What is BPO?
by Alan Joch, February 2008
Business process outsourcing (BPO) is becoming an increasingly popular choice even for organizations that aren't on a tight deadline imposed by a change in ownership, says Lowell Williams, executive director for HR services at EquaTerra, an IT and business process advisory firm. "When companies look at the staggering cost of buying and operating systems by themselves, they sometimes turn to outsourcing as a way, in effect, of renting a provider's system," Williams says. "You're essentially buying a system by the drink rather than owning the bar."
The top BPO solutions span finance and accounting, including accounts payable and receivable; procurement, supply chain, and workflow systems; HR; and IT, explains Williams. Unlike software as a service (SaaS) and other outsourcing alternatives, BPO encompasses the hardware and software as well as the staffing to run the entire business service.
Enterprises also can choose a mix-and-match approach by selecting a single provider or multiple providers for the various services. Oracle's contribution to a BPO solution includes a highly available and scalable data center and expertise to manage the IT solution, which either BPO service providers or enterprises can draw from. The company's range of business applications, including Oracle E-Business Suite, Oracle's PeopleSoft Enterprise, and Oracle's JD Edwards EnterpriseOne, also offer industry-leading enterprise programs for BPO providers to offer their clients. "Oracle is one of the strongest players in HR technology in the marketplace today and stands every chance of being the major provider of HR systems and services," Williams says. "In addition, it has very strong systems in finance, supply chain, and logistics. Those are tremendous assets."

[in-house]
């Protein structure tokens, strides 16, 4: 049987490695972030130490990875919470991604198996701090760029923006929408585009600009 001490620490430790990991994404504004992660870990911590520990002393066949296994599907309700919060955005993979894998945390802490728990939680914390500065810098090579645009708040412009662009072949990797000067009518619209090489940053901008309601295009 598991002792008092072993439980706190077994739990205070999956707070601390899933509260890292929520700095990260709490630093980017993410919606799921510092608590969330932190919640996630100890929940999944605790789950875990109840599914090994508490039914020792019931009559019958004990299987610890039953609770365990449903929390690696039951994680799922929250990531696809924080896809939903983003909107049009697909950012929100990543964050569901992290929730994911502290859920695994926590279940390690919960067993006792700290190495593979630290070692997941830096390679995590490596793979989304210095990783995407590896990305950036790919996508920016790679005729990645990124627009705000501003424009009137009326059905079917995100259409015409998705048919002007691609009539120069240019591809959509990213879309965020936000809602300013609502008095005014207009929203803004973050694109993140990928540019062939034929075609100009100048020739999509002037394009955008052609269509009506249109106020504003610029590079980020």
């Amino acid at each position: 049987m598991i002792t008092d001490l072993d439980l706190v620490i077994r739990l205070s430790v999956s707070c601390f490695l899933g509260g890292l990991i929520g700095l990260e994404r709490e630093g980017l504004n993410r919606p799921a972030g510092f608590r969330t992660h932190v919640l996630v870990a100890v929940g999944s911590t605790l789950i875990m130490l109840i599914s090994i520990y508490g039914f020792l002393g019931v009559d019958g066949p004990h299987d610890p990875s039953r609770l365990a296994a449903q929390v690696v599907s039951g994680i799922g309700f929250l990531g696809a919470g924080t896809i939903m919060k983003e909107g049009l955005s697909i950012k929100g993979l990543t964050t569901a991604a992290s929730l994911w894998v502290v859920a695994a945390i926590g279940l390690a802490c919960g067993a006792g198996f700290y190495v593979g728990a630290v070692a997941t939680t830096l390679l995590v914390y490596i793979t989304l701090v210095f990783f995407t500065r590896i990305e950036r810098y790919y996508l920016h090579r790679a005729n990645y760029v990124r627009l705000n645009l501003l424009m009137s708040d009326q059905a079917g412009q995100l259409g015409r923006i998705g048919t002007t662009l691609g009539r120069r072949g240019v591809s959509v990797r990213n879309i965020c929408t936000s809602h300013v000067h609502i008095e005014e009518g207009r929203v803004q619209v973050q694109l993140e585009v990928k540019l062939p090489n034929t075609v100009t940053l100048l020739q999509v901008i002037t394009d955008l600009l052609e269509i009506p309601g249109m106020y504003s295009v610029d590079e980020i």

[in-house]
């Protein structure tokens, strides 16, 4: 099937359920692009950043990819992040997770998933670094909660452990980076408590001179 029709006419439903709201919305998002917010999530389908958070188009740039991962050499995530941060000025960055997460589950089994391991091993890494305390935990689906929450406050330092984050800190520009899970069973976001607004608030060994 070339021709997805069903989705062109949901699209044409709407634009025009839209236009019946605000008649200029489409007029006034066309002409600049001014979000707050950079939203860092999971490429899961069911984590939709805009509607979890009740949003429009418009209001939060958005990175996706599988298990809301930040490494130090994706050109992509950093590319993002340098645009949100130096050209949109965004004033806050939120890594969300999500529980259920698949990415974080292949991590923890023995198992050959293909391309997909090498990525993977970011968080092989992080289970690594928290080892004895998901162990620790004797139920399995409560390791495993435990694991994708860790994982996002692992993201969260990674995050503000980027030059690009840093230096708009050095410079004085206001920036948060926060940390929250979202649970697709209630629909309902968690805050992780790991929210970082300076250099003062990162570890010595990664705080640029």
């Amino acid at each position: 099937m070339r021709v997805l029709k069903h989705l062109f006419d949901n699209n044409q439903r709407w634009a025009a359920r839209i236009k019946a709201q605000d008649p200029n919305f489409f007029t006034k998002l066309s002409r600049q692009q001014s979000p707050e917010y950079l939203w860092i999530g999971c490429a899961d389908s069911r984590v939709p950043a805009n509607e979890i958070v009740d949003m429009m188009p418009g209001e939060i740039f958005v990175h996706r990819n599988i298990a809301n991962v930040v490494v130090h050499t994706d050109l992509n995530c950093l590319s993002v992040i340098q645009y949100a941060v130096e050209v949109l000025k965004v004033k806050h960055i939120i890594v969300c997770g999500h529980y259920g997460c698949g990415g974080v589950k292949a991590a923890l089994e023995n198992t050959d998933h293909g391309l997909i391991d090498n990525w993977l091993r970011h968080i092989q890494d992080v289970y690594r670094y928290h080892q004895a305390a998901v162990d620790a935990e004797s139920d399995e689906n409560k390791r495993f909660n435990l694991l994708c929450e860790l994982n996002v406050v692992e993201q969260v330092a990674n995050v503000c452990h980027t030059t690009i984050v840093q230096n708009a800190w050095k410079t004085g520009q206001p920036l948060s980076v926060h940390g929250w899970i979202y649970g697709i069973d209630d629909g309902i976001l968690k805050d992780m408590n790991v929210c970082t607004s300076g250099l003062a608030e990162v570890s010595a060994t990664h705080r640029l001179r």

Business Drivers for BPO
Six important business drivers are pushing enterprises to consider the BPO option. First, enterprises may decide to use BPO so they can focus on their core competencies within their business segment—the areas of expertise or intellectual property that help them gain a competitive edge. Essential commodity services, such as back-office operations, can be less costly and more efficient to run if they're turned over to a company that specializes in each respective area. "Companies decide to concentrate on better serving their customers by letting go of their payables, receivables, HR, or procurement functions," Williams says.
Similarly, BPO can mean a higher level of expertise in key business areas. "If I'm in an in-house HR department in a corporation, I may spend 20 percent of my time on compensation matters, 30 percent on benefits administration, 10 percent on learning, and the rest on recruiting and other areas. That means I'm a generalist. I may be doing compensation, but I'm not a comp expert," Williams points out. Providers of HR BPO, by contrast, can offer experts in each subgenre.